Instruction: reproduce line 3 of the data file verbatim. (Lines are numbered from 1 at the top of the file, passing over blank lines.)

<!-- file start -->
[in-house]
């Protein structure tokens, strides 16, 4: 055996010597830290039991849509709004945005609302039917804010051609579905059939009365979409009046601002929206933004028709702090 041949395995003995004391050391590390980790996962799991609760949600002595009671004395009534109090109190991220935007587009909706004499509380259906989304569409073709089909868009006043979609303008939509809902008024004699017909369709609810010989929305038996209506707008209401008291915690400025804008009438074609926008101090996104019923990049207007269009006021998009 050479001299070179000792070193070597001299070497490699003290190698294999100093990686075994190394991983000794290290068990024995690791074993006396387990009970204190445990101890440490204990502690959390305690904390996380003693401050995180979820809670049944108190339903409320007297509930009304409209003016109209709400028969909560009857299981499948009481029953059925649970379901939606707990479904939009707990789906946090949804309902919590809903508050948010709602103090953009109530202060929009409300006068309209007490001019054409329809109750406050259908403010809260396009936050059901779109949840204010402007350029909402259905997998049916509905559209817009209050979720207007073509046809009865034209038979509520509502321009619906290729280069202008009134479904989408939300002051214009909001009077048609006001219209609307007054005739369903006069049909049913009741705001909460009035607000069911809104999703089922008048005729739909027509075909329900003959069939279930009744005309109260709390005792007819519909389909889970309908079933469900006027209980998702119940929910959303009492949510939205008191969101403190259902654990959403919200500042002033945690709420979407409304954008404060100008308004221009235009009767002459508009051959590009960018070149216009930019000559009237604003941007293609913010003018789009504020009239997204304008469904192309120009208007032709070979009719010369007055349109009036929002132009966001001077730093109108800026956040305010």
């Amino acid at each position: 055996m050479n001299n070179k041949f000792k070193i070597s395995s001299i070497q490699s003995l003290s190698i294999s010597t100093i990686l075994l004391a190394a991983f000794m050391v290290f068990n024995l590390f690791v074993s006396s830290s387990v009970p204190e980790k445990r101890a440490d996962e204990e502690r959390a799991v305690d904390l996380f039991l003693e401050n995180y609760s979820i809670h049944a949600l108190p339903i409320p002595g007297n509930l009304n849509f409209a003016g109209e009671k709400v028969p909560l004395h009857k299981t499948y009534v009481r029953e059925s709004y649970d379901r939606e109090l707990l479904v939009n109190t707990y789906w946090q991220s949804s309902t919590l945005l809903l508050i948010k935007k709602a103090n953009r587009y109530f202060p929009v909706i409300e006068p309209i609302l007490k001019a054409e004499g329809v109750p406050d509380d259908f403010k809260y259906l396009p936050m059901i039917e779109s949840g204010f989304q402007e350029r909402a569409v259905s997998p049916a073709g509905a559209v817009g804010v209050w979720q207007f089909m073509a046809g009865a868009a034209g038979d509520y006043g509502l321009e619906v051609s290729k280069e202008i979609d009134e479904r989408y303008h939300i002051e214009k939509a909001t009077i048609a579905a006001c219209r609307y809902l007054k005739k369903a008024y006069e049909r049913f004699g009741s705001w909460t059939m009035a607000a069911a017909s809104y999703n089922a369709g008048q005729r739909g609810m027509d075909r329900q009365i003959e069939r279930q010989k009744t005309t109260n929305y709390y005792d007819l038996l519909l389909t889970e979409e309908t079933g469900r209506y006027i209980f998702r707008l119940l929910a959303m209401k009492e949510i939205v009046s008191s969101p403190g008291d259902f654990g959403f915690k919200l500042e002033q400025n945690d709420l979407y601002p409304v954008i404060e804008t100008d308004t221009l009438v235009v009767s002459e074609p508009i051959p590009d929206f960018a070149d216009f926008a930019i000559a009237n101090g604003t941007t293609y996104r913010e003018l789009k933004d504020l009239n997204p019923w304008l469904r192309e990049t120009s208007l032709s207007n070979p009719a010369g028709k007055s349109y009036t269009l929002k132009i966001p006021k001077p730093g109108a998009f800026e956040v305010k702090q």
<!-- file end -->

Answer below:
């Amino acid at each position: 055996m050479n001299n070179k041949f000792k070193i070597s395995s001299i070497q490699s003995l003290s190698i294999s010597t100093i990686l075994l004391a190394a991983f000794m050391v290290f068990n024995l590390f690791v074993s006396s830290s387990v009970p204190e980790k445990r101890a440490d996962e204990e502690r959390a799991v305690d904390l996380f039991l003693e401050n995180y609760s979820i809670h049944a949600l108190p339903i409320p002595g007297n509930l009304n849509f409209a003016g109209e009671k709400v028969p909560l004395h009857k299981t499948y009534v009481r029953e059925s709004y649970d379901r939606e109090l707990l479904v939009n109190t707990y789906w946090q991220s949804s309902t919590l945005l809903l508050i948010k935007k709602a103090n953009r587009y109530f202060p929009v909706i409300e006068p309209i609302l007490k001019a054409e004499g329809v109750p406050d509380d259908f403010k809260y259906l396009p936050m059901i039917e779109s949840g204010f989304q402007e350029r909402a569409v259905s997998p049916a073709g509905a559209v817009g804010v209050w979720q207007f089909m073509a046809g009865a868009a034209g038979d509520y006043g509502l321009e619906v051609s290729k280069e202008i979609d009134e479904r989408y303008h939300i002051e214009k939509a909001t009077i048609a579905a006001c219209r609307y809902l007054k005739k369903a008024y006069e049909r049913f004699g009741s705001w909460t059939m009035a607000a069911a017909s809104y999703n089922a369709g008048q005729r739909g609810m027509d075909r329900q009365i003959e069939r279930q010989k009744t005309t109260n929305y709390y005792d007819l038996l519909l389909t889970e979409e309908t079933g469900r209506y006027i209980f998702r707008l119940l929910a959303m209401k009492e949510i939205v009046s008191s969101p403190g008291d259902f654990g959403f915690k919200l500042e002033q400025n945690d709420l979407y601002p409304v954008i404060e804008t100008d308004t221009l009438v235009v009767s002459e074609p508009i051959p590009d929206f960018a070149d216009f926008a930019i000559a009237n101090g604003t941007t293609y996104r913010e003018l789009k933004d504020l009239n997204p019923w304008l469904r192309e990049t120009s208007l032709s207007n070979p009719a010369g028709k007055s349109y009036t269009l929002k132009i966001p006021k001077p730093g109108a998009f800026e956040v305010k702090q």